Of the three main parties, the Conservatives seem to promise the largest scale reforms of the consumer finance market if they receive the country's support.
They're looking to abolish the Financial Services Authority (FSA) and replace it with a combination of a more powerful Bank of England and a new consumer protection agency (CPA).
Labour plan to further regulate the banks and make financial products more accessible by turning the Post Office into a 'People's Bank' that would offer products to those currently facing financial exclusion and alternatives to controversial payday loans.
Pension policies are a stark contrast to the vote-winning policies on everyday financial products: no matter what the parties say they're bound to upset someone.
Pension age is a good example. Everyone's living longer so all the parties have had to commit to the unpopular policy of increasing the age at which people can get their state pension.
Labour and the Lib Dems plan to set that increase at 68 for both men and women in 2024.
The Tories, however, say they would move much more quickly - increasing pension age in 2016 for men and four years later for women.
The three parties diverge much more on the subject of workplace pensions.
Labour are currently planning to force all employers into making contributions to workplace pension schemes, which will be compulsory for eligible workers, starting in 2012.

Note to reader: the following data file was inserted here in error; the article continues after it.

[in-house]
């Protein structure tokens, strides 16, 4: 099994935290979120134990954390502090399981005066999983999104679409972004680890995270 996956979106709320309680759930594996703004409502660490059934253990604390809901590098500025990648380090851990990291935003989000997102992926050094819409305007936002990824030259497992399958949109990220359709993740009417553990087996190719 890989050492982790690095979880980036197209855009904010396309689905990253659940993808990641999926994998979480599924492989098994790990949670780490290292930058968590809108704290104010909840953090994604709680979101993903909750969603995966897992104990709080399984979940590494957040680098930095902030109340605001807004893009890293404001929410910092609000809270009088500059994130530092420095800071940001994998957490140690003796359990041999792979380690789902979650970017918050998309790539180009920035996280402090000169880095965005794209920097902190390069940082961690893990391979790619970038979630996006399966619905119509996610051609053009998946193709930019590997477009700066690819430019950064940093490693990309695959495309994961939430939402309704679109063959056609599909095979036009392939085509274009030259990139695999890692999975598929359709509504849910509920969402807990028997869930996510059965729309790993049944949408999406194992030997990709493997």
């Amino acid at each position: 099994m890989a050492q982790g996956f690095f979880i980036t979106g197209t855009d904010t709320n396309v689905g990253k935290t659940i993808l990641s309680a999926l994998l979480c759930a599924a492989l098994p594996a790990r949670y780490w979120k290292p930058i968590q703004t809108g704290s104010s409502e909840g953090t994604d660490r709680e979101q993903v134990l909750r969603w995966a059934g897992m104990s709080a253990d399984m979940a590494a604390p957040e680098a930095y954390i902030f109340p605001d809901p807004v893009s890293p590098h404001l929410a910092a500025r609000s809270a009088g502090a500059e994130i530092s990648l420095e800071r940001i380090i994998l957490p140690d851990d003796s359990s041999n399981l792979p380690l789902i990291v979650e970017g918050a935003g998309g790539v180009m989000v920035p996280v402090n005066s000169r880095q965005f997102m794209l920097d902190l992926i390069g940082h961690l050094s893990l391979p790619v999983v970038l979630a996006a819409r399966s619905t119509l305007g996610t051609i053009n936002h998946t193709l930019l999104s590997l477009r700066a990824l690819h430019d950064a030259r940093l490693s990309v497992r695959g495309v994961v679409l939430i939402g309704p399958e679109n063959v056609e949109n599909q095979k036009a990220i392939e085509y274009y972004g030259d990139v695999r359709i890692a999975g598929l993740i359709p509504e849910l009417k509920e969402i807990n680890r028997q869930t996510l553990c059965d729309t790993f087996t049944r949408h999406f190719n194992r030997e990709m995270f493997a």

Under this plan, a National Employment Savings Trust (NEST) would support employers legally forced to make pension contributions.
The Conservatives have been highly critical of NEST and it seems likely that they'd scrap the scheme, although it's not clear what they'd replace it with.
The Liberal Democrats, on the other hand, seem determined to increase state involvement in pensions with their 'citizen's pension' idea.
The idea is that National Insurance contributions will no longer effect eligibility for a state pension.
If deciding between the various political flavours seems a little confusing it might be gratifying to hear that just voting at all could help your financial health.
Being on the electoral roll shows up on credit reports and makes it easier for potential lenders to confirm an applicant's identity as well as, potentially, making them attractive by looking more stable.
UK credit reference agencies are urging people to sign up for the vote - or face the consequences. Failing to appear on the electoral roll can result in difficulties obtaining a loan, credit card or insurance.
According to Neil Munroe at Equifax: "A lot of people, particularly the younger generations, such as students, aren't aware that not being on the electoral roll at their current address can affect their credit score."
More pressingly, everyone must register by 20 April in order to be able to vote on 6 May.
Simply visit the Aboutmyvote website where you can fill in the online form, print it, sign it, and send it to your local electoral registration office.